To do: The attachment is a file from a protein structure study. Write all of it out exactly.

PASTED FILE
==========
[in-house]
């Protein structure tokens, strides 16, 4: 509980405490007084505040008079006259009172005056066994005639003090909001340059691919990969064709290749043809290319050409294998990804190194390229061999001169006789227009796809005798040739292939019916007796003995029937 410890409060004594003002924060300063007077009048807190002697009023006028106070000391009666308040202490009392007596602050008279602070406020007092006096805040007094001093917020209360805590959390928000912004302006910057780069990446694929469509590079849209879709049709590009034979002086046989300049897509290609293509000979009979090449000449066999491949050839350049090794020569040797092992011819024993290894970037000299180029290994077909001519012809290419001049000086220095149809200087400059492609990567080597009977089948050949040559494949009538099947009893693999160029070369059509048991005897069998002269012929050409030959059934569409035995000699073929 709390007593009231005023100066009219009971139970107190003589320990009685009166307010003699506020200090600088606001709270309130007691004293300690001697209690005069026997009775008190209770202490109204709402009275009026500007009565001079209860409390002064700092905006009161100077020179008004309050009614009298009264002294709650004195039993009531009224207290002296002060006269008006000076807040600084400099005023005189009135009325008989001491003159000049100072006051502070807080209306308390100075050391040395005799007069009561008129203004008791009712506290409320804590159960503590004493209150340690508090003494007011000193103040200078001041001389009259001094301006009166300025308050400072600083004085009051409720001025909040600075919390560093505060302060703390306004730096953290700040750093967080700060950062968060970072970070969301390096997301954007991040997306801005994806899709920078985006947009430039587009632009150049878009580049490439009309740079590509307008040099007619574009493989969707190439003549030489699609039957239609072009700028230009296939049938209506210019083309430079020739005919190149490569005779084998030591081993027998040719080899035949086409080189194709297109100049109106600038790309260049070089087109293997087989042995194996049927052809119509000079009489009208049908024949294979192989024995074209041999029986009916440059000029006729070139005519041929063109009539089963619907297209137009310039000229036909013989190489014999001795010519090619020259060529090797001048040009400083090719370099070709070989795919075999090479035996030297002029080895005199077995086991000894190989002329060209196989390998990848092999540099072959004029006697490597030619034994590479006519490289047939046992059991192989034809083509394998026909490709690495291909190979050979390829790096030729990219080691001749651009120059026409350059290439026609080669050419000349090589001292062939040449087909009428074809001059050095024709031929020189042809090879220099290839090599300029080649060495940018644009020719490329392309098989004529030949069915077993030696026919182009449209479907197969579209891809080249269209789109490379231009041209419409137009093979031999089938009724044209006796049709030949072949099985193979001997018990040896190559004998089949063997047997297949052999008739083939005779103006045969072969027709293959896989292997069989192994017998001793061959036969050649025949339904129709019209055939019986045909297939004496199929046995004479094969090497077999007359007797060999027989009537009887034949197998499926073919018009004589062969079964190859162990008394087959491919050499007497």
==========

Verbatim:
[in-house]
């Protein structure tokens, strides 16, 4: 509980405490007084505040008079006259009172005056066994005639003090909001340059691919990969064709290749043809290319050409294998990804190194390229061999001169006789227009796809005798040739292939019916007796003995029937 410890409060004594003002924060300063007077009048807190002697009023006028106070000391009666308040202490009392007596602050008279602070406020007092006096805040007094001093917020209360805590959390928000912004302006910057780069990446694929469509590079849209879709049709590009034979002086046989300049897509290609293509000979009979090449000449066999491949050839350049090794020569040797092992011819024993290894970037000299180029290994077909001519012809290419001049000086220095149809200087400059492609990567080597009977089948050949040559494949009538099947009893693999160029070369059509048991005897069998002269012929050409030959059934569409035995000699073929 709390007593009231005023100066009219009971139970107190003589320990009685009166307010003699506020200090600088606001709270309130007691004293300690001697209690005069026997009775008190209770202490109204709402009275009026500007009565001079209860409390002064700092905006009161100077020179008004309050009614009298009264002294709650004195039993009531009224207290002296002060006269008006000076807040600084400099005023005189009135009325008989001491003159000049100072006051502070807080209306308390100075050391040395005799007069009561008129203004008791009712506290409320804590159960503590004493209150340690508090003494007011000193103040200078001041001389009259001094301006009166300025308050400072600083004085009051409720001025909040600075919390560093505060302060703390306004730096953290700040750093967080700060950062968060970072970070969301390096997301954007991040997306801005994806899709920078985006947009430039587009632009150049878009580049490439009309740079590509307008040099007619574009493989969707190439003549030489699609039957239609072009700028230009296939049938209506210019083309430079020739005919190149490569005779084998030591081993027998040719080899035949086409080189194709297109100049109106600038790309260049070089087109293997087989042995194996049927052809119509000079009489009208049908024949294979192989024995074209041999029986009916440059000029006729070139005519041929063109009539089963619907297209137009310039000229036909013989190489014999001795010519090619020259060529090797001048040009400083090719370099070709070989795919075999090479035996030297002029080895005199077995086991000894190989002329060209196989390998990848092999540099072959004029006697490597030619034994590479006519490289047939046992059991192989034809083509394998026909490709690495291909190979050979390829790096030729990219080691001749651009120059026409350059290439026609080669050419000349090589001292062939040449087909009428074809001059050095024709031929020189042809090879220099290839090599300029080649060495940018644009020719490329392309098989004529030949069915077993030696026919182009449209479907197969579209891809080249269209789109490379231009041209419409137009093979031999089938009724044209006796049709030949072949099985193979001997018990040896190559004998089949063997047997297949052999008739083939005779103006045969072969027709293959896989292997069989192994017998001793061959036969050649025949339904129709019209055939019986045909297939004496199929046995004479094969090497077999007359007797060999027989009537009887034949197998499926073919018009004589062969079964190859162990008394087959491919050499007497």